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Step 1 A.A. explained

Step 1 = “We admitted we were powerless over alcohol— that our lives had become unmanageable.”

Admitting That Our Lives Had Become Unmanageable

Some say that taking the first step of admitting we were powerless over alcohol, that our lives had become unmanageable, is the most important to achieving lifelong sobriety. Here we’ll discuss the second portion of that step. How do you know your life has become unmanageable? And where can you go to get help?

First, you have to admit you have a problem. And when you do that, sometimes it’s easier to see how your life has spun out of control.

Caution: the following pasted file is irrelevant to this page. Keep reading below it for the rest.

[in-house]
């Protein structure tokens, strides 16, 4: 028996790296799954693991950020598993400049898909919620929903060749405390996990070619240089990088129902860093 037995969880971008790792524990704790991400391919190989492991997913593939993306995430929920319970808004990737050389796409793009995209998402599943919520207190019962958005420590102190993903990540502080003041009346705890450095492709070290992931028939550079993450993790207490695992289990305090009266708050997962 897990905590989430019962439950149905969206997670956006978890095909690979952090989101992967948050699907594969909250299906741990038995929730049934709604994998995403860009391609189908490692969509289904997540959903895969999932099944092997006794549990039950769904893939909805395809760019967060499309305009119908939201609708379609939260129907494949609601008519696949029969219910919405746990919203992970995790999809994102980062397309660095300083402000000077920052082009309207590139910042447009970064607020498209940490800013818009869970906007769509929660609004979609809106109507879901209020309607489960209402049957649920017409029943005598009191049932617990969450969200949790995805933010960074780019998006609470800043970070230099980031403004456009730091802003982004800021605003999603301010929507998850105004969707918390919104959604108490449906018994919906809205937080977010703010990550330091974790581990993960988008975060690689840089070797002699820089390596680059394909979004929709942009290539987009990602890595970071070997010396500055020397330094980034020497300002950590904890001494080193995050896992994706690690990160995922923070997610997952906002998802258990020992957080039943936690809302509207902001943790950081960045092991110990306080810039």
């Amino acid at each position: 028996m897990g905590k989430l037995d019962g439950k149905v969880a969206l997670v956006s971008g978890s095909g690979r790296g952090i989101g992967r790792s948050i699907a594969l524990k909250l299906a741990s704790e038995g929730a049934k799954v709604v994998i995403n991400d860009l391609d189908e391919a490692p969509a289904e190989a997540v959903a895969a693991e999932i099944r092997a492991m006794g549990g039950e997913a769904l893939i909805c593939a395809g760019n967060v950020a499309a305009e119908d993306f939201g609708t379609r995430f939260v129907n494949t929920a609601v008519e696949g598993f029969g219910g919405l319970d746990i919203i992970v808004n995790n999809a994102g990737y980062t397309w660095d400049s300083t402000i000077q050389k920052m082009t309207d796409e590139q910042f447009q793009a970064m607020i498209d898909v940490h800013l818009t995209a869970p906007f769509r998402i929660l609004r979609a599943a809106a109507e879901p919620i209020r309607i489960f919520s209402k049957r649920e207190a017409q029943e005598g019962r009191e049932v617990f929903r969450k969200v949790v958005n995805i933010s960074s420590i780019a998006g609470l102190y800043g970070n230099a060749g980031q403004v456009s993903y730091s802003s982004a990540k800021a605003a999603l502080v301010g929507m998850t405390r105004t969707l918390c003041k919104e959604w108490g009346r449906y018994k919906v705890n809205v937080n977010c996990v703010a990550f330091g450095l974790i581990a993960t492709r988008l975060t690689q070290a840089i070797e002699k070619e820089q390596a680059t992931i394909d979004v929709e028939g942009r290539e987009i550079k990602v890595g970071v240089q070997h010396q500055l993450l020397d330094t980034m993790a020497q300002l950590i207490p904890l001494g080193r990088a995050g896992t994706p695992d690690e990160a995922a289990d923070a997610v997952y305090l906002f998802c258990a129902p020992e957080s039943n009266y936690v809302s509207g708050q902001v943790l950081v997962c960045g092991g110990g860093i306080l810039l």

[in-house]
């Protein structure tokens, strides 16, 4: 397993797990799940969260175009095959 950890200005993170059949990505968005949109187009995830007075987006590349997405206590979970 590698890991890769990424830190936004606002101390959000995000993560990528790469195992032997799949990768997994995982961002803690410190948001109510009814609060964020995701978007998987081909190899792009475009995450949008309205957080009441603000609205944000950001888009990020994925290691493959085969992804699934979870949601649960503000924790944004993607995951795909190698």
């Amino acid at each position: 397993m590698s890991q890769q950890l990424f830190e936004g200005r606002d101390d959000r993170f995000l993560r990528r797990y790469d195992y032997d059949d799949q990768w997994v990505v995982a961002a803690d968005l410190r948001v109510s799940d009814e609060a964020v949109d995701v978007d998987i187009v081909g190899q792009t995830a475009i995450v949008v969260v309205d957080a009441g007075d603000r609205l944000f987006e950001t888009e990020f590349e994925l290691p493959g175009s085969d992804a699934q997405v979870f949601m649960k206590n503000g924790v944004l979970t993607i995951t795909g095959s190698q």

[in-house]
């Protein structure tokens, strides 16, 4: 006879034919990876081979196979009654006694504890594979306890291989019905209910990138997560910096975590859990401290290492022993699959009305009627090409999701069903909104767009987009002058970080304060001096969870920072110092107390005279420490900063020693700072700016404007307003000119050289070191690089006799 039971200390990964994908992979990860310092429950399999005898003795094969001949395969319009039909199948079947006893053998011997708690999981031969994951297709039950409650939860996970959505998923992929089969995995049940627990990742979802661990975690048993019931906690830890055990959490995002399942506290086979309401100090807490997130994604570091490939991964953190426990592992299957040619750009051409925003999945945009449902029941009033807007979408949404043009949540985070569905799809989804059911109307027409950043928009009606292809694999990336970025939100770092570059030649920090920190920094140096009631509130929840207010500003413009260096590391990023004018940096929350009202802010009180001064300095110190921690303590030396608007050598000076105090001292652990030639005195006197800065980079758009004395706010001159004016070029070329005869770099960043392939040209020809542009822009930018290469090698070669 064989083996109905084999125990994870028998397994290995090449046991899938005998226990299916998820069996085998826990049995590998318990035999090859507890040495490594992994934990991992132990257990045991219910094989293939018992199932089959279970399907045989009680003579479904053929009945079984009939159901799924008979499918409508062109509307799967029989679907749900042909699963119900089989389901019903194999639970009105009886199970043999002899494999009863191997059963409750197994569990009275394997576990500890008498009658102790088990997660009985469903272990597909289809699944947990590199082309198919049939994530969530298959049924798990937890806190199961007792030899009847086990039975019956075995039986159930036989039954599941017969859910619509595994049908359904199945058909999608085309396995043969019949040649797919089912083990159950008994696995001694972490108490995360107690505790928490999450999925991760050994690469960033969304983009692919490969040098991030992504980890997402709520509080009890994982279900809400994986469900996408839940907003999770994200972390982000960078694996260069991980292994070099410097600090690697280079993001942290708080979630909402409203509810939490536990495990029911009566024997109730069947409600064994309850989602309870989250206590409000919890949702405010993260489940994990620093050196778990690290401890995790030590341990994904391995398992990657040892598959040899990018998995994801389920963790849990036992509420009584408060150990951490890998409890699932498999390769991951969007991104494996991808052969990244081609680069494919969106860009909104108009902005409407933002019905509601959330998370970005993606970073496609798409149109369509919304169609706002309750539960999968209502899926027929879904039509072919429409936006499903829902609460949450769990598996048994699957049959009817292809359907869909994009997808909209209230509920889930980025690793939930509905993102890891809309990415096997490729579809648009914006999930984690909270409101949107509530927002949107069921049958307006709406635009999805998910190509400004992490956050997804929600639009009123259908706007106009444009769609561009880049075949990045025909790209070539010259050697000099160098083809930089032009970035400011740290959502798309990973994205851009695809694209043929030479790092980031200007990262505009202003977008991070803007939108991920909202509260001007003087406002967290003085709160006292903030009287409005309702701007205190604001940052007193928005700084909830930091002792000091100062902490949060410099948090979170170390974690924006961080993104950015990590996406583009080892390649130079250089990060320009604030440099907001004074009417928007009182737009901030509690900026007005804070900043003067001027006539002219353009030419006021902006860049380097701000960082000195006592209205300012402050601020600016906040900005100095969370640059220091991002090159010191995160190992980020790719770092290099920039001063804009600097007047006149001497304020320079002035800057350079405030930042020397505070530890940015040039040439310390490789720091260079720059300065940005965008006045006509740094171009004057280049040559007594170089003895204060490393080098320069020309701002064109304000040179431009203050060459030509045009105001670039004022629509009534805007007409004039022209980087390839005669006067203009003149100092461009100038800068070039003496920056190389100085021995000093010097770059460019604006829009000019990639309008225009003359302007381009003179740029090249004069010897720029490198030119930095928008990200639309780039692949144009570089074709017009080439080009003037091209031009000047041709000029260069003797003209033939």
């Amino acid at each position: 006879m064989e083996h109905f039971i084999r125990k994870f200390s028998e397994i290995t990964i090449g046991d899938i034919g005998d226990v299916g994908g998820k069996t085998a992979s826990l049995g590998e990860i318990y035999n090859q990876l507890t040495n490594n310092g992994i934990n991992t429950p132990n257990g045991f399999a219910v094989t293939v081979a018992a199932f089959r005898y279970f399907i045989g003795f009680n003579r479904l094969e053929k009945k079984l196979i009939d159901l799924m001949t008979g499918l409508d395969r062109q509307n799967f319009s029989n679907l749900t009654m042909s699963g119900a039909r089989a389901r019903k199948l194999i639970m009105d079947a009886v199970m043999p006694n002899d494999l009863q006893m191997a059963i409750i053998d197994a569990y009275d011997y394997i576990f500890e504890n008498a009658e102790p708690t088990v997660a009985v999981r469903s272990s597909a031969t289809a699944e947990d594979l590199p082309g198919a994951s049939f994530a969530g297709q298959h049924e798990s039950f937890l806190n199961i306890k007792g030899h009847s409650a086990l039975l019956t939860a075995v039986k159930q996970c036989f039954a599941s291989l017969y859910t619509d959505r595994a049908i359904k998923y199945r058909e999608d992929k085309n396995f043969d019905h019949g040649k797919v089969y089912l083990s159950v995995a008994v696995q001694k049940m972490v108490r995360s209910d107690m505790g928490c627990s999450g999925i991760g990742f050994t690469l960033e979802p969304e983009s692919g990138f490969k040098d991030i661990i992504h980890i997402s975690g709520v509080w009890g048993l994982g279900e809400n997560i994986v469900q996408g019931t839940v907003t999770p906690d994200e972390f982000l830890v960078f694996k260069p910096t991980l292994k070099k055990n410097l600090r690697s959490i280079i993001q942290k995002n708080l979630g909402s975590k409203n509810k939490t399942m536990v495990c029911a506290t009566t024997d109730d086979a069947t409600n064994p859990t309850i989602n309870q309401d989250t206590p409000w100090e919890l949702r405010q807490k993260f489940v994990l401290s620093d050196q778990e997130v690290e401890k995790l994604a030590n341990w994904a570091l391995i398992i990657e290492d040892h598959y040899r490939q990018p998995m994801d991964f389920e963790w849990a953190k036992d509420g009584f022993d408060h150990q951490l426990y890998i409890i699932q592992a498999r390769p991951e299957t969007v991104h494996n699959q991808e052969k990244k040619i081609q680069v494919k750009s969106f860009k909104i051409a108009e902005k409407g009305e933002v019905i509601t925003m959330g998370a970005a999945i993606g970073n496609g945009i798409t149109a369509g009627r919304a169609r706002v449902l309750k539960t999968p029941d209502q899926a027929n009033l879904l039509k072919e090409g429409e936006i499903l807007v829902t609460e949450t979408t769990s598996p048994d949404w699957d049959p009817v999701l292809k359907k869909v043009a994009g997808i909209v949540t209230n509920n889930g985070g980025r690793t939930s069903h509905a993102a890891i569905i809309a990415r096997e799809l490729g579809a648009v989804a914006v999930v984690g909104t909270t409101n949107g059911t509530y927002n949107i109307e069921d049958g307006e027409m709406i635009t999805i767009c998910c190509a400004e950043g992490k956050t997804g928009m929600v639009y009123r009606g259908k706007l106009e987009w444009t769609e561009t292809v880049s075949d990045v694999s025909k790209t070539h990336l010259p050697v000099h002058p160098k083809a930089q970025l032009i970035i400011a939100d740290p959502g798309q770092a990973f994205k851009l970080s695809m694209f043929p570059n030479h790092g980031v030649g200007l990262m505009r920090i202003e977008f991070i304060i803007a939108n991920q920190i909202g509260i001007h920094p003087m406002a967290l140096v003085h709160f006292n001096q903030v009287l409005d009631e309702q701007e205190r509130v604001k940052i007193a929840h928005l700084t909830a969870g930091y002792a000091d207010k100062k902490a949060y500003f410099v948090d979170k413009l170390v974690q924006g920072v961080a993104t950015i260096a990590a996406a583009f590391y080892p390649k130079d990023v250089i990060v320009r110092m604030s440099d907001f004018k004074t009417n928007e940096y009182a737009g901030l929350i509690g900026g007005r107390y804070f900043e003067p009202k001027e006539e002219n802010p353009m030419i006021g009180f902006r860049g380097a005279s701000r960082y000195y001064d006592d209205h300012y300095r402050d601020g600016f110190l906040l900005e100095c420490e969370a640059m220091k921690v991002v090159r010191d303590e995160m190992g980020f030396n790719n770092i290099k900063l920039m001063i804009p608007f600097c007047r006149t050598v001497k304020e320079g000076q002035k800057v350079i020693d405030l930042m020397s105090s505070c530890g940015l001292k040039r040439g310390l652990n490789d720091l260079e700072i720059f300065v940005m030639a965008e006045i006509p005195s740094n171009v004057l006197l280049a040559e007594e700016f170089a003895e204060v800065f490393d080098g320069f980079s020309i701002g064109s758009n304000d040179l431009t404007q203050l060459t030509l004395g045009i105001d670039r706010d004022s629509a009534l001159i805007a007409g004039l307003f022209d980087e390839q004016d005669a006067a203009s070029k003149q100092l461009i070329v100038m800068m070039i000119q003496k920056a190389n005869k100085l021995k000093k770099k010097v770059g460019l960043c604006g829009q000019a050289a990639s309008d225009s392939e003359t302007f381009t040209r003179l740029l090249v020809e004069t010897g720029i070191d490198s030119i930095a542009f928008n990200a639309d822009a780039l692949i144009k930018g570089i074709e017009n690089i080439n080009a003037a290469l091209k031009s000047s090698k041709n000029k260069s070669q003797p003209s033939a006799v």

What does unmanageable really mean?

Jodi Hildebrandt LPC, MS, speaks about unmanageable as not being able to direct, control or handle”. She believes you can fill the ending in with any number of things. Not being able to direct, control, or handle things like feelings, experiences, people, substances, desires, outcomes, it can be anything. And when that happens, we might turn to alcohol (or drugs or food, you name it) to help handle issues that seem unmanageable. I turned to alcohol, drugs, people, sex, adrenaline rushes, and anything I could use to numb myself.

A friend once told me this was the most difficult part of getting sober for him. He knew he had a problem, but since he hadn’t gone to jail, wasn’t homeless, hadn’t lost his career, what was the big deal? His life seemed okay and perfectly manageable. For many alcoholics, it’s difficult to own the problem of unmanageability. Everyone else around you can see it but you. It’s part of the denial we hold onto so dearly.